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Absolutely. I'm sure that lots of people have bought diesels when they would have been better served by a petrol engined car.

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Most probably . . . . However I *think* there maybe an issue in the way the DPF regen works. As over Christmas & New Year we did over 1000 miles of driving. So how come February the DPF is fully blocked was beyond me

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Is it possible that in the same way a catalytic converter has a shelf-life (ie, when all the precious metals are used up & unable to soak any more nasties), that a DPF works in a similar manner ? Once it's coked up & unable to flow sufficient gases, it just can't do it's job anymore & needs replacing or an extensive clean-out ? Either way it's going to cause problems with how the engine runs.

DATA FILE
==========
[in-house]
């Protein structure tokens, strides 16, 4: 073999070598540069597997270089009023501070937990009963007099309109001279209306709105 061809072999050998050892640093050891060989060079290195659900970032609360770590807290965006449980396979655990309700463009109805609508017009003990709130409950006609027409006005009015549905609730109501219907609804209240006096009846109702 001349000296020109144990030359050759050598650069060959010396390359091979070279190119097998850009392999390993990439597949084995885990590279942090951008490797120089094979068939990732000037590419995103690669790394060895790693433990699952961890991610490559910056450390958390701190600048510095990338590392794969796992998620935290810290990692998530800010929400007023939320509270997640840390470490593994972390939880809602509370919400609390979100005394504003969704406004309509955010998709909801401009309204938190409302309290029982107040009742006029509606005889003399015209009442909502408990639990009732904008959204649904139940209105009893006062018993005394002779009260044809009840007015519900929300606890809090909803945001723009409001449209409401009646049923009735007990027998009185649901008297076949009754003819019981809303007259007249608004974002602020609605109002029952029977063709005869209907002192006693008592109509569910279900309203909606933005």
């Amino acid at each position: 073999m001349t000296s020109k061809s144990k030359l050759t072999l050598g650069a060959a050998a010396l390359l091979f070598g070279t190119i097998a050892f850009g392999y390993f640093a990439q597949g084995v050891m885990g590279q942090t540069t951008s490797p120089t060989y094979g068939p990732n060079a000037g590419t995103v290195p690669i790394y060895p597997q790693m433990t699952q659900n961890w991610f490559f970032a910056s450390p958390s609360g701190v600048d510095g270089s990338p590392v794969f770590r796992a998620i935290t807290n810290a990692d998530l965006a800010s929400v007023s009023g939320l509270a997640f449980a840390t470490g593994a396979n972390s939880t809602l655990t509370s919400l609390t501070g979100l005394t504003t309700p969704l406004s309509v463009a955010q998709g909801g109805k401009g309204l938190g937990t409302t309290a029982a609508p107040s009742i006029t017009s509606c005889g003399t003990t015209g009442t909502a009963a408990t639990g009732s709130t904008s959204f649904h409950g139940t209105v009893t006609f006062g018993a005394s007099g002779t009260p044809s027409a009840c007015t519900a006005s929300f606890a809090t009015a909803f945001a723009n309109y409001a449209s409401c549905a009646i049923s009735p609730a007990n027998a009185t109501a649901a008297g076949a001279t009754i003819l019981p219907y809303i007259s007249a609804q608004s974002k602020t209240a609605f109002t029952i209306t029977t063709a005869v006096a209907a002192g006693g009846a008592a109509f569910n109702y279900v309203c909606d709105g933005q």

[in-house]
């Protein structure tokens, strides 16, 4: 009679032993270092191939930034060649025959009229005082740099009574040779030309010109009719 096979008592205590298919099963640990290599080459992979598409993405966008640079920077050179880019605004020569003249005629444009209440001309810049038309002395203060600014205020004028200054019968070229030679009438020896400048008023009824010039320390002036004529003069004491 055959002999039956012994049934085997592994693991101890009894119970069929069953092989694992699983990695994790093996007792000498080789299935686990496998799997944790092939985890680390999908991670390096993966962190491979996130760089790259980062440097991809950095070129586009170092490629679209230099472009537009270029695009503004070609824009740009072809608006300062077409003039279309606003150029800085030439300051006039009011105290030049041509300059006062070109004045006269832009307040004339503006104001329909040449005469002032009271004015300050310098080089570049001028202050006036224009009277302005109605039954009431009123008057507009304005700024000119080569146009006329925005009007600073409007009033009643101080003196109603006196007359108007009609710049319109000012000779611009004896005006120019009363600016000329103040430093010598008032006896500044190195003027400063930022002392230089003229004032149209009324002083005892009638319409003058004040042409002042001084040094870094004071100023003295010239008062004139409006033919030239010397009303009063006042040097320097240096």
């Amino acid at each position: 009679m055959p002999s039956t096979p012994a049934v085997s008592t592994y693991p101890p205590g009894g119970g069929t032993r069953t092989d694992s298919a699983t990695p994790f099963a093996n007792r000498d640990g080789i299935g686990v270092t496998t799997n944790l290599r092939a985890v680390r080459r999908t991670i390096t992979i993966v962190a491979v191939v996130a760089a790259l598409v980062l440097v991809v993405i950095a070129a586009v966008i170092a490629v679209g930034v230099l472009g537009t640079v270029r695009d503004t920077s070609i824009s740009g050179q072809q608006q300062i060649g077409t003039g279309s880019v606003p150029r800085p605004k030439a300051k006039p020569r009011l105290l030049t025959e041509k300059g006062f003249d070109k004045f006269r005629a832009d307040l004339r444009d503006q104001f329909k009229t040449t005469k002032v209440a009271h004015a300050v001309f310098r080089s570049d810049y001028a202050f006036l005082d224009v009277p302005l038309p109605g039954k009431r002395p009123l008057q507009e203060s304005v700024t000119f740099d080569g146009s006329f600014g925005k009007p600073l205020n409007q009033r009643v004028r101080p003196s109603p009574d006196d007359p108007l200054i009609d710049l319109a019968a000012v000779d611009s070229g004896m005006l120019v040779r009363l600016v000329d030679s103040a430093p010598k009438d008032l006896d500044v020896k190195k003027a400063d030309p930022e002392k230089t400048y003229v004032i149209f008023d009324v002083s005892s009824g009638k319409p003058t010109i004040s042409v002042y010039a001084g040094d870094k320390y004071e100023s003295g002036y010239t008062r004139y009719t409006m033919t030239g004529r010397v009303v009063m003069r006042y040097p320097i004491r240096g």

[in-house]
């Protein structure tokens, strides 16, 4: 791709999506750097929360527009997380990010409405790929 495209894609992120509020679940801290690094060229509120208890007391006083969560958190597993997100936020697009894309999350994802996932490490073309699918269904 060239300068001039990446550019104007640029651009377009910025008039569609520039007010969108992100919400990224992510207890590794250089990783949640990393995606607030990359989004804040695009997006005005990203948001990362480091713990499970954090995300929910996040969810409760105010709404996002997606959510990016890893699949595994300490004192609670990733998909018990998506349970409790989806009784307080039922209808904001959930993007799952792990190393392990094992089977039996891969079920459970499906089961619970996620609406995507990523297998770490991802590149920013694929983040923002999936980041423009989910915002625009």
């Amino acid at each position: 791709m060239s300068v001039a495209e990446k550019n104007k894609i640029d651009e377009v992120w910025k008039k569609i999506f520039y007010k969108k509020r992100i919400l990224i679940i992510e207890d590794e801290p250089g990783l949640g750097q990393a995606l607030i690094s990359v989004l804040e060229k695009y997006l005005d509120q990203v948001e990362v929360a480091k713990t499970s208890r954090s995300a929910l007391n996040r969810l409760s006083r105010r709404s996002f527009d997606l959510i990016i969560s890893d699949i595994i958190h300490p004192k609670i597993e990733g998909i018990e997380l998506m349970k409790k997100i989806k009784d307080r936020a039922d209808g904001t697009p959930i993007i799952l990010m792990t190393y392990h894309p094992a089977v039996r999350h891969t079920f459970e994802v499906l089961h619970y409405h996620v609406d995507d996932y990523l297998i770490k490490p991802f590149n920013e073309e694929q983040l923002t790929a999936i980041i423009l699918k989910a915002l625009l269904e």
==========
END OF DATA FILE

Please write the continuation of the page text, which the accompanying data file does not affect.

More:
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Most probably . . . . However I *think* there maybe an issue in the way the DPF regen works. As over Christmas & New Year we did over 1000 miles of driving. So how come February the DPF is fully blocked was beyond me

what were the types of driving that were done in this 1k miles?

DPFs can have both good and bad issues with them, plenty of other manufactures having issues with them failing, Think Ford have them replaced as part of a service schedule

Alex

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Most probably . . . . However I *think* there maybe an issue in the way the DPF regen works. As over Christmas & New Year we did over 1000 miles of driving. So how come February the DPF is fully blocked was beyond me

what were the types of driving that were done in this 1k miles?

DPFs can have both good and bad issues with them, plenty of other manufactures having issues with them failing, Think Ford have them replaced as part of a service schedule